On Tuesday, July 29th Hell Let Loose rolled out of Early Access and into its 1.0 release with its Update 10. A hardcore, first-person shooter set in World War 2, Hell Let Loose is the flagship game of developer Black Matter Studio and published by Team17. It prides itself in being a realistic multiplayer shooter, with open 50 vs 50 battles. These consist of infantry, armour and strategy. There is also a resource-based meta-game. Other titles in the World War 2 setting simply don’t compare to the simulation of war brought forth by Hell Let Loose. Originally developed for PC in Unreal Engine 4 and is available for purchase on Steam. Black Matter Studios has announced plans to port the game to the latest Xbox and PlayStation platforms as well.
PREPARE FOR THE BRUTAL, REALISTIC PAIN OF WAR IN HELL LET LOOSE
Hell Let Loose originally hit the Steam store for Early Access back in June of 2019. I was eager to take a look at a game leaning more toward the Mil-sim genre of realism after many years of factional fps games. Needless to say, I simply had no idea of the unforgiving warfare I was about to partake in! Hell Let Loose was previously reviewed here on Thumb Culture during its late Early Access.
Upon logging into Hell Let Loose, there are six options in the main menu: Enlist, Barracks, Field Manual, Options, Credits, and Quit. The latter three are self-explanatory. Enlist is where you go to get your hands dirty, bring up the list of active servers and saved favourites. The Field Manual menu is the guide for all things Hell Let Loose. Here are the ins and outs such as game modes, objective types, and game mechanics. There are currently two game modes – Warfare or Offensive, basically a tug of war mode vs an offence/defence mode.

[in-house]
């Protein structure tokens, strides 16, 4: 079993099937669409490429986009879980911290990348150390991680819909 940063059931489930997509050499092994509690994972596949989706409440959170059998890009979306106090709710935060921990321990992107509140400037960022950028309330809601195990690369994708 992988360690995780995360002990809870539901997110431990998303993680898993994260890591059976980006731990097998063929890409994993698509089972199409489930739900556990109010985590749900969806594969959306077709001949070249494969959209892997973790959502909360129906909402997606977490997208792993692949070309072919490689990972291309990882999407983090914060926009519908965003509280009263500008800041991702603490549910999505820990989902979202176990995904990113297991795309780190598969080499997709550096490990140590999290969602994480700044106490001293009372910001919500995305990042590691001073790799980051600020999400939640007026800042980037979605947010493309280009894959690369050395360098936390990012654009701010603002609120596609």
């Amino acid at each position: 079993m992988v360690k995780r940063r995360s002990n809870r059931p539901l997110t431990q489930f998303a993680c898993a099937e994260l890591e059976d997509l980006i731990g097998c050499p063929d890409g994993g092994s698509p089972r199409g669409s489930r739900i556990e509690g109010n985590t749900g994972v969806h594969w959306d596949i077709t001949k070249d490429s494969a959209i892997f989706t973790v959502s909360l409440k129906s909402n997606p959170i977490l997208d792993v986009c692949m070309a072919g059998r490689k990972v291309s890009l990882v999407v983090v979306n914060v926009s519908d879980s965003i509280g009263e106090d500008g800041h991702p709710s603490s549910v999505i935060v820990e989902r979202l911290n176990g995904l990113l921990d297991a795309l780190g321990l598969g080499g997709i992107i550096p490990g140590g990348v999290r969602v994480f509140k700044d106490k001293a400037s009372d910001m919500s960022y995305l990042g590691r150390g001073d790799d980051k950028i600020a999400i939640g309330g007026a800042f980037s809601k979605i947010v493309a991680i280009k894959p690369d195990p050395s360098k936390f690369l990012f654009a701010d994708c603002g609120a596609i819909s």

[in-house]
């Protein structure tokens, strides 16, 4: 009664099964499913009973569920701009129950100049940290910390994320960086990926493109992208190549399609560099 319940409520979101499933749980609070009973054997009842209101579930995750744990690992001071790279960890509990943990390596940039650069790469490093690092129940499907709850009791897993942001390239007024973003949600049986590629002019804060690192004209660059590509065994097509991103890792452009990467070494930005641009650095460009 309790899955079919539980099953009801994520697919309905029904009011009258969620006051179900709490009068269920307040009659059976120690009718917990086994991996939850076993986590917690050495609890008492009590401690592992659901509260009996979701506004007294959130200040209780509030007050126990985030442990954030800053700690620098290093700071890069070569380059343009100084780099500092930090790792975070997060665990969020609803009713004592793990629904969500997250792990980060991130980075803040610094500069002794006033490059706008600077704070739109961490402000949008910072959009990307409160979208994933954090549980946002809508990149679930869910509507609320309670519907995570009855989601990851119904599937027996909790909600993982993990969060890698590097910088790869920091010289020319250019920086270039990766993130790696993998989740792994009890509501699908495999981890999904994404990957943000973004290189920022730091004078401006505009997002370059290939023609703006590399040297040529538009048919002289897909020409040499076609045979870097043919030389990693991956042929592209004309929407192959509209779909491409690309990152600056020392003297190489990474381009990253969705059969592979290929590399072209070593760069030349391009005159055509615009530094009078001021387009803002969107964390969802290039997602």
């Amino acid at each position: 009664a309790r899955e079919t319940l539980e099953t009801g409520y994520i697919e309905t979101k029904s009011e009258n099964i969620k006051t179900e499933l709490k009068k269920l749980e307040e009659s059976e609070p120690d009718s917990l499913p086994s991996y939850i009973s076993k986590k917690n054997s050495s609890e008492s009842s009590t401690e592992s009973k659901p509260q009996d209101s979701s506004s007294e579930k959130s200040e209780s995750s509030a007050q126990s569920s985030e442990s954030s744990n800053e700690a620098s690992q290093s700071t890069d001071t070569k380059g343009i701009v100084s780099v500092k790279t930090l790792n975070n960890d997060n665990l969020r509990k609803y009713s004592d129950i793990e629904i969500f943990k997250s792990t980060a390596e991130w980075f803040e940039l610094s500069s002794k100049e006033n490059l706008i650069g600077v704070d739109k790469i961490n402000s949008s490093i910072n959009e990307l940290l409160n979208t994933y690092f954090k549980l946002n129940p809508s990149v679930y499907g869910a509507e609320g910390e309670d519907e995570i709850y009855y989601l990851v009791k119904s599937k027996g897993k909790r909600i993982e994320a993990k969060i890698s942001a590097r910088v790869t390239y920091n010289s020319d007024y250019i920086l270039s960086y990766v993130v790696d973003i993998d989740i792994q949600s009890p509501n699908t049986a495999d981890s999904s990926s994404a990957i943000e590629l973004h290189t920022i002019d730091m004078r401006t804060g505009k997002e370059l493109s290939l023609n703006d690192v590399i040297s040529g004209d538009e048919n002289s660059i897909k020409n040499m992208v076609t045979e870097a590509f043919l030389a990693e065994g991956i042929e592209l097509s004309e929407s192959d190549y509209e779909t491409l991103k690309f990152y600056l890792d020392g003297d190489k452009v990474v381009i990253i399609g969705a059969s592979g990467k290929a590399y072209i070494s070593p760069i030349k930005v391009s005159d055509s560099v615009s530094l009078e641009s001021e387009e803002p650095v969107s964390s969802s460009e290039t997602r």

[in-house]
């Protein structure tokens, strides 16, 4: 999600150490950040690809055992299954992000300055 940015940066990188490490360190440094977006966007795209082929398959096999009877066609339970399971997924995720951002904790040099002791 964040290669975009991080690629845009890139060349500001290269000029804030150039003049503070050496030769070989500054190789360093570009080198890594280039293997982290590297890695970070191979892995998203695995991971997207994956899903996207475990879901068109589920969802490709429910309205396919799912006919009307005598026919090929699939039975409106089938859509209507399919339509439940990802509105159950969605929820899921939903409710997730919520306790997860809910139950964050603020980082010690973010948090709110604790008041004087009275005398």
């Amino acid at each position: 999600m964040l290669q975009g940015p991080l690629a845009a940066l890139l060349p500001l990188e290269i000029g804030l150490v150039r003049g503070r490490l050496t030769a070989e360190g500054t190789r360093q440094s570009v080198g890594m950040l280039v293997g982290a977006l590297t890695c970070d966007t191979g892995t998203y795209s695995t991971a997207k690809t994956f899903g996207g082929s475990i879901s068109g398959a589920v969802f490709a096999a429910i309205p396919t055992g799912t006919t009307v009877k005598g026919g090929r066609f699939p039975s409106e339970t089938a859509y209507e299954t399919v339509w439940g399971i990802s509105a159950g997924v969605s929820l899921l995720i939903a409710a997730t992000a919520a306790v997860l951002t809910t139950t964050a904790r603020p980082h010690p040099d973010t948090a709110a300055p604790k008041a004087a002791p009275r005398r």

Barracks is for customizing the look of your soldier. You can change their head, uniform, and helmet – unlocked via progressing by rank or by role type. This is a major area where Hell Let Loose differs from other mainstream FPS games around: you can’t customize your loadout per se and there are no weapon skins. Each role has two to four loadouts that you can unlock by progressing that individual role. But the loadouts themselves are static with set weapons and equipment.
The main focus in Hell Let Loose is the same as almost any other multiplayer game – complete the objectives for your team. There is no single-player campaign, so no story to dive into here. Hell Let Loose has a pure focus on large-scale, realistic warfare. Everyone plays a role in your faction. Become a rifleman, support, or frontline role with your squad in the trenches. Or be a recon trying to get a look ahead at the next objective or watch for the inevitable flank. There are also armour-oriented roles to play. After progressing to level 10, you can even be the commander. The commander role has its own unique actions to support your faction.